Grog is clay which has been fired, then ground up into small granules which is then added back into the clay to make it easier to work with and less likely to crack when it dries. The granules are different sizes and give the clay a grainy or speckled appearance.[7]

handmade japanese stoneware mugs

Japanese Mugs by Noriko Nagaoka

Porcelain Clay

Revered as the best quality type of clay, and sometimes referred to as kaolin clay, it is the most expensive and hardest type of clay to work with.

It is smooth as butter, which feels lovely on the hands, but because it absorbs water so quickly it is very soft and can collapse quickly.

For these reasons, it is not recommended that those new to making pottery start their pottery journey with porcelain, rather work towards this once they are familiar with the main techniques and working with the other types of clay.

Porcelain clay, however, has the ability to look very delicate, so as well as being used for detailed sculptural artistic work, it is also very practical and is a popular choice for functional items like dinnerware because of its toughness[8] The reason that porcelain clay is so hard is because of its mineral content – it contains a lot of silica which is the glass-forming ingredient in clay. Its particles are also more densely packed together than in earthenware or stoneware.[9]

Porcelain is also used in industrial and medical fields due to its hardness, being used for the repair and reconstruction of human body parts as it has the ability to bond directly with bone and has very low reactivity in the body.[10] Today, porcelain clay is used for dental fillings, braces, hearing aids and hip prosthetics in modern medicine! [11]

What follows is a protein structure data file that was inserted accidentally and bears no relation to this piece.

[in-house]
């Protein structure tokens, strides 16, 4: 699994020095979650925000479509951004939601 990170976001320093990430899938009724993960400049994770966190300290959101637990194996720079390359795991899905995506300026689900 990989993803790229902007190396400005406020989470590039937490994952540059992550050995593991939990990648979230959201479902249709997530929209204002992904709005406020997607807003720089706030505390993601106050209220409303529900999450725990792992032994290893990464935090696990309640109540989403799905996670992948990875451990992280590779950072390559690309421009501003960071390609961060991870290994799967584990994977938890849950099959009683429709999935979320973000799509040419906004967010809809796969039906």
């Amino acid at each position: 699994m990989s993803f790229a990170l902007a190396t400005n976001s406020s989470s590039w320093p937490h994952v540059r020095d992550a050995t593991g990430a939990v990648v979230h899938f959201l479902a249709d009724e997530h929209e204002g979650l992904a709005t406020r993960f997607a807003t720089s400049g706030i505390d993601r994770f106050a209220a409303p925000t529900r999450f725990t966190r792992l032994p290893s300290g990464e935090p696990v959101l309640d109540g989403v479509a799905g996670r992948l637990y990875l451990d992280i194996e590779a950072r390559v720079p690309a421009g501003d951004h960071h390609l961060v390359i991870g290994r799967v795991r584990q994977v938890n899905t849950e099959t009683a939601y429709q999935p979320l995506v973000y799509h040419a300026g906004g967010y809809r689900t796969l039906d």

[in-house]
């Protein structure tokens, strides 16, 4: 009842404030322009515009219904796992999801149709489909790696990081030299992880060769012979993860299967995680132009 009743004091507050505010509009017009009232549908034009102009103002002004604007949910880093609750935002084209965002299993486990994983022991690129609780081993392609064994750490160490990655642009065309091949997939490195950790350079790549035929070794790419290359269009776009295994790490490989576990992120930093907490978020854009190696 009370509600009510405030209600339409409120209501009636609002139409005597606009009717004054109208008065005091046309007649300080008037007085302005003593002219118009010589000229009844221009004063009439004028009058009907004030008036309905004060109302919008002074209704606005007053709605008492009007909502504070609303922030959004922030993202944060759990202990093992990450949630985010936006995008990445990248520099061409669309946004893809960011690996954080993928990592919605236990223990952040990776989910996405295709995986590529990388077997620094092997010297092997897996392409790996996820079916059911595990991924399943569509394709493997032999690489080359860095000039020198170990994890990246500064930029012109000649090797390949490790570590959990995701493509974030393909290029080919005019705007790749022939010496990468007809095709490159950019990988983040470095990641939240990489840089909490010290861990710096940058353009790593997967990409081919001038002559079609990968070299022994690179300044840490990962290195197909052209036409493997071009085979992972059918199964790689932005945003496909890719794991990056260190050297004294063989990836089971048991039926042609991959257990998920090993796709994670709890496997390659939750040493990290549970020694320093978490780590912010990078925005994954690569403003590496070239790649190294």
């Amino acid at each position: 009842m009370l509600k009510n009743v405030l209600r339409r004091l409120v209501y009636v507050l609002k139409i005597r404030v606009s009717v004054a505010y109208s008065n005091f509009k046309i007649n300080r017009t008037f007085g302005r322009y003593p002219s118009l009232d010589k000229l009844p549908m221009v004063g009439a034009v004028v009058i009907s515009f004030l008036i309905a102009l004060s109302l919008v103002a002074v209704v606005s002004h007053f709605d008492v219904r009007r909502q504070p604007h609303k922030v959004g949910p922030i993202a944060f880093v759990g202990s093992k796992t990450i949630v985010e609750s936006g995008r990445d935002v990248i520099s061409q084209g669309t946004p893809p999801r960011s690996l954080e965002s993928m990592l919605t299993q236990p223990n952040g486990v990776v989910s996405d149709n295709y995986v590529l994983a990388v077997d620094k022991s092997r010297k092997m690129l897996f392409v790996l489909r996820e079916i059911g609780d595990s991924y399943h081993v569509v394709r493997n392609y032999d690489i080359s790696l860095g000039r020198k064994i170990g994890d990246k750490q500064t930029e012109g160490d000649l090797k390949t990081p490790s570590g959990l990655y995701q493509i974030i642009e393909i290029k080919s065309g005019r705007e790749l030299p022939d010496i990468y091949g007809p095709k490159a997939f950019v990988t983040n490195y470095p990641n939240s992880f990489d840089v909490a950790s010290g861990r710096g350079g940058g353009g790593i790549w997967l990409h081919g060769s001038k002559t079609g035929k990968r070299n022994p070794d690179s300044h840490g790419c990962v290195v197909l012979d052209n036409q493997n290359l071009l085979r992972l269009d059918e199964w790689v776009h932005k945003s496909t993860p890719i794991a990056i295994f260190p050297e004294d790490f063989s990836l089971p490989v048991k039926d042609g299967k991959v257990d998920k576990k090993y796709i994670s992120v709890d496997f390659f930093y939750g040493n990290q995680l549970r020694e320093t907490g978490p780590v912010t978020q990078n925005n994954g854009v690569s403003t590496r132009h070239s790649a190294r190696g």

It shouldn’t be forgotten that as well as being practical, porcelain items are stunning, and we have a great collection here at Keeeps made by our experienced and super talented potters.

yellow and black handmade porcelain bowls

Pretty Porcelain Bowls by Georgie Gardiner

colourful spotted porcelain handmade cups

Colourful porcelain cups by Ali Tomlin


That is just a little taster about the different types of clays and their uses! Keeeps will be starting up pottery taster sessions in Marlow in January 2022, the timetable of which will be released shortly for online bookings.

At Keeeps, our taster lessons will focus on playing with stoneware clay as this is an easy and workable clay for pottery beginners but also because you can make some attractive and functional pieces with it to take home and show off!

Email us at marlow@keeeeps.co.uk and you’ll be the first to know of the launch to our booking app so you can get yourself on a pottery taster session pronto!




[1] Feldspar | Imerys

[2] What is clay? — Science Learning Hub

[3] Feldspar | Imerys

[4] Sculpting FAQ's (sculpturehouse.com)

[5] The Basics of Pottery Clay (thesprucecrafts.com)

[6] Best Pottery Clay for Beginners | Choose the Right Clay (thepotterywheel.com)

[7] Types of Clay for Pottery – The 5 Main Types of Ceramic Clay (thepotterywheel.com)

[8] Types of Clay for Pottery – The 5 Main Types of Ceramic Clay (thepotterywheel.com)

[9] Best Pottery Clay for Beginners | Choose the Right Clay (thepotterywheel.com)

[10] Ceramics in Biology and Medicine | SpringerLink

[11] Ceramics for Medical Uses (ppceramics.co.uk)